A third issue that arises among women with eating disorders is a fear of abandonment by God. The desire to receive approval from other people is a significant emotional issue and they fear that if they displease or disappoint, then loved ones will abandon them. That fear and belief is also projected onto their beliefs about God. A number of these women have been sexually abused as children and they believe that God abandoned them during the abuse. In such cases it becomes difficult for them to trust again and believe that God will support and help them in their times of need. These feelings of abandonment that originate in childhood can become their reason for avoiding spiritual relationships completely and can be deterrent to re-establishing spiritual connections that can aid them in their recovery.
My eating disorder destroyed my relationship with God. It blocked me from him and I lost all faith and trust in God. I became very angry with Him because I felt like He had abandoned me. Eventually, I just stopped thinking about Him. My eating disorder became my God and my body became the Devil. Now, I feel a lot of guilt and shame in denying Him. (25-year-old woman.)
Intense Difficulty in Surrendering and Having Faith
A fourth spiritual issue that impacts eating disorder recovery is the difficulty in surrendering, trusting, and acting in faith. Many eating-disorder patients become experts at controlling or numbing their emotions, and consequently are often unable to experience sensitive spiritual feelings. They attempt to avoid experiencing emotions and the associated primary emotional pain that contributed to their eating disorder. Thus, to "let go" and begin to exercise faith and trust in God becomes a frightening challenge to these women. They may feel so afraid of losing control, or whatever sense of control their eating disorder brings them, that they struggle with giving up control to a "higher power."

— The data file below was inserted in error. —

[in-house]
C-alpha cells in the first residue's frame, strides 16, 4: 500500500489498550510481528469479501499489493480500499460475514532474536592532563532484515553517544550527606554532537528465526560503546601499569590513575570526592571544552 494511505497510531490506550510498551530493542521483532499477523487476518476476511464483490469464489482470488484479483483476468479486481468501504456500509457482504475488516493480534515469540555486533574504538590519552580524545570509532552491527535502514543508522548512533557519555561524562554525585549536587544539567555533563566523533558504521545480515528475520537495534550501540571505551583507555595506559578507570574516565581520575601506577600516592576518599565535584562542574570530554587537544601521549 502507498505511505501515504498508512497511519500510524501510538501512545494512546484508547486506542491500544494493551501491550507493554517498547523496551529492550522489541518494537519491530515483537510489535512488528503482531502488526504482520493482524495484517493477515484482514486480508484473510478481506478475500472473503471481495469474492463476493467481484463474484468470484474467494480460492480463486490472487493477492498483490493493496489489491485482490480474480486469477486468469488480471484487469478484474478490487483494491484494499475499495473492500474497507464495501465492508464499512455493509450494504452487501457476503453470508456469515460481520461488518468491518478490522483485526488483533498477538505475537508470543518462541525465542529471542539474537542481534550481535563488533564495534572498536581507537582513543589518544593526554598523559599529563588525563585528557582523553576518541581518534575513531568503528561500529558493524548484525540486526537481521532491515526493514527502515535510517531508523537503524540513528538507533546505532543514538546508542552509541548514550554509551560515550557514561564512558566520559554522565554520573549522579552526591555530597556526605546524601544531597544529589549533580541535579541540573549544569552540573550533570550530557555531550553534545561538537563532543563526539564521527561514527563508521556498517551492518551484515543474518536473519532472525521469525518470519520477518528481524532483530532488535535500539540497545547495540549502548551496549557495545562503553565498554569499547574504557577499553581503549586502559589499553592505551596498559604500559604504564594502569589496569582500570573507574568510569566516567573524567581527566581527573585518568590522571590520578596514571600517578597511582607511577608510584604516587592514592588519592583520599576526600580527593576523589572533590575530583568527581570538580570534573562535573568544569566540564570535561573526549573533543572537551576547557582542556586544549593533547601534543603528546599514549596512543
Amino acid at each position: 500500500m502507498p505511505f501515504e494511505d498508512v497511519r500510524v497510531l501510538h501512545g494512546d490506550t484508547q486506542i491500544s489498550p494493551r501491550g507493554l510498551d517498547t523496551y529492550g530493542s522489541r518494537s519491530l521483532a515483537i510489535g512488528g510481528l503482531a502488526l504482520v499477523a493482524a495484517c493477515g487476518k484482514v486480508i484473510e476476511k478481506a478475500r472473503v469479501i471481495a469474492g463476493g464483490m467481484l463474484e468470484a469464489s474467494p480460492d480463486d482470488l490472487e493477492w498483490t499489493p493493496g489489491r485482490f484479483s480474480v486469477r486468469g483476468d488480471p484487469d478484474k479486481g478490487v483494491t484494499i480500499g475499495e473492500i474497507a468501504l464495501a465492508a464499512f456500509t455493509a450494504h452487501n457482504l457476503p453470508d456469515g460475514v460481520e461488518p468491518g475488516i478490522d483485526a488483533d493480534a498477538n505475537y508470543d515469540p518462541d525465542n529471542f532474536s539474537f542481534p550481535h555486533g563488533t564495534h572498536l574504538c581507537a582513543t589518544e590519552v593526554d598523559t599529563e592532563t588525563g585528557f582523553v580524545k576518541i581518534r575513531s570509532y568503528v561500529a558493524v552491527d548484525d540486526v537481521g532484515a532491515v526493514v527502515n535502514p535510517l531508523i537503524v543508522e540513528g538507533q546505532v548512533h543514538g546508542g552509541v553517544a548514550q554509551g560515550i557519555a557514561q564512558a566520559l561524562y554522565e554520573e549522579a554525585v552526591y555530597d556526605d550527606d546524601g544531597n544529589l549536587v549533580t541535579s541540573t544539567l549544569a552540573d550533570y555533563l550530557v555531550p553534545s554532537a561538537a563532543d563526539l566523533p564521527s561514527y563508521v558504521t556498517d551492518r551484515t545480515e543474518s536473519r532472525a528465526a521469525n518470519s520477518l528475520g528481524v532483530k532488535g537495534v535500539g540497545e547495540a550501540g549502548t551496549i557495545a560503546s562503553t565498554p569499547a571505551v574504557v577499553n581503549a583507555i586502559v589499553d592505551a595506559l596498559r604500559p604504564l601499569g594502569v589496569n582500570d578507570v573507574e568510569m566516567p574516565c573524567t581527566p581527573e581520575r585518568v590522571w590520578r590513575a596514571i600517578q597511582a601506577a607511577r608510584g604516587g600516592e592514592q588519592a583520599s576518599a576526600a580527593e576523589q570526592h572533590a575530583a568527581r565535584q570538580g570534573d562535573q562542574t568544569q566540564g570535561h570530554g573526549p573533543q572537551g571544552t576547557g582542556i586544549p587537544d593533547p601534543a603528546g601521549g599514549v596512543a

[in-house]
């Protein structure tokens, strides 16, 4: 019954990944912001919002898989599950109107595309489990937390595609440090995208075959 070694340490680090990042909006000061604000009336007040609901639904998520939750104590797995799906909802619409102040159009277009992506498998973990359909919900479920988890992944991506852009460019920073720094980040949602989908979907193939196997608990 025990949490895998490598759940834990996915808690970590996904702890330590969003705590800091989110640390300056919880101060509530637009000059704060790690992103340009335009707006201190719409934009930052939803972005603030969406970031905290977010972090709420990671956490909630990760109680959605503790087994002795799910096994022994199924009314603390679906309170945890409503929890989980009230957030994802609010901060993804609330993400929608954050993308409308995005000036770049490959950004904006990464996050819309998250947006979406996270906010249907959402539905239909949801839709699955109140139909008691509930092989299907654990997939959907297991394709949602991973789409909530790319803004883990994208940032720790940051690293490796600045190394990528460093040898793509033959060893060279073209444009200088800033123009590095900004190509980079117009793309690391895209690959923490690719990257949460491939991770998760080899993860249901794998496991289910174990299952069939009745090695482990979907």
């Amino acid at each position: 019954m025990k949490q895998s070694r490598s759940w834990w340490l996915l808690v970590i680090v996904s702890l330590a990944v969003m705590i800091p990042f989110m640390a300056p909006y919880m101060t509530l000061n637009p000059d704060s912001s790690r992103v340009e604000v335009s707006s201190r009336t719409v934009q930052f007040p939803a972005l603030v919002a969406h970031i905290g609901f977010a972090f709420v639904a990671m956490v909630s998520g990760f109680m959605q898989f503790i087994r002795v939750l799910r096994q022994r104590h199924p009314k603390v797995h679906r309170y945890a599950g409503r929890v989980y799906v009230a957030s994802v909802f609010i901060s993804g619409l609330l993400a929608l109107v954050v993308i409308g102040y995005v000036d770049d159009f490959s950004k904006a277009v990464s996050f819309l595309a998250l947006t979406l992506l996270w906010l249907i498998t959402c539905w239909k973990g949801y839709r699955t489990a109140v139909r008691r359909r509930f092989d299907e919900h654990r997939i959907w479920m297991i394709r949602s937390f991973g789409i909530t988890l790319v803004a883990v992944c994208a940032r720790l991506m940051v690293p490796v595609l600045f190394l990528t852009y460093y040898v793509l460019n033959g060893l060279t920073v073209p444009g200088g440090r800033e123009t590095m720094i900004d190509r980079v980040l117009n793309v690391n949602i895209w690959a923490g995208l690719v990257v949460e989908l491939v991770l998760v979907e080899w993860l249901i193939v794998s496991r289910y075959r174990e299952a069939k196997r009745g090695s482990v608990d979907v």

Becoming so obsessed with my body decreased my faith in everything I believed. I wanted and knew that I could only go through this pain with the help of God, but my life revolved around me. There wasn't enough room in my heart for both my eating disorder and Heavenly Father. I had to choose. I chose wrong and ended up in an eating disorder clinic. (19-year-old woman.)
Dishonesty and Deception
A fifth spiritual issue that impacts recovery is dishonesty and deception. Common coping strategies among eating-disorder patients include: "covering up," secrecy, and blatant deception and lying. Many feel a great deal of shame and remorse about their deception and lying, compounded by feelings of guilt from too many failed promises to give up their eating disorder. Many have lied over and over again to people who love them, in order to protect their eating disorder. All of this leads to the incorporation of "false pursuits" within the eating disorder that become substitutes for the spiritual connections in their personal lives.
Ten Common False Pursuits of Eating Disorders
This section of the article will address ten false pursuits of an eating disorder, their spiritual consequences, and some pathways that can help women with eating disorders begin to change course and once again reopen a more healing and helpful spiritual perspective in their lives and in their recovery. These ten falsehoods are what those with eating disorders pursue in place of, and often at the expense of, emotional and spiritual nourishment in their lives.
Click the (+) next to each topic to learn more.
|+||1) An eating disorder can give a false sense of control|
|+||2) Eating disorders are a false form of communication about pain and suffering|
|+||3) An eating disorder can give a false sense of being the exception or exceptional|
|+||4) An eating disorder can be a false crusade for evidence and proof against self|
|+||5) An eating disorder can be a false pursuit of perfection|
|+||6) An eating disorder can be a false form of comfort and safety|
|+||7) An eating disorder can give a false identity and perception of self|
|+||8) An eating disorder can be false compensation for the past|
|+||9) An eating disorder can be a false attempt to avoid personal responsibility for life|
|+||10) An eating disorder can be a false pursuit of approval|
There are numerous spiritual interventions that can be used to help in someone's recovery from an eating disorder. A few mentioned here are:
- Teaching spiritual concepts
- Encouraging the reading of religious and spiritual articles and literature
- Encouraging prayer
- Encouraging spiritual imagery and meditation
- Encouraging forgiveness
- Encouraging people to seek spiritual direction from their own religious leaders
- Encouraging self-correction and self-kindness in recovery
- Encouraging people to be involved in their own religious community, etc.
(For more detailed explanation, see P. Scott Richards, et al, "Spiritual Issues and Interventions in the Treatment of Patients with Eating Disorders"--Journal of Treatment and Prevention, Volume 5, Number 4, Winter, 1997.)
Certainly, what interventions are encouraged and emphasized are dependent upon the individual and what they are willing to do within a spiritual framework. The client always leads in her own spiritual journey and recovery. She does most of the work outside of therapy with occasional conversations within the therapy setting to encourage and support this component of recovery.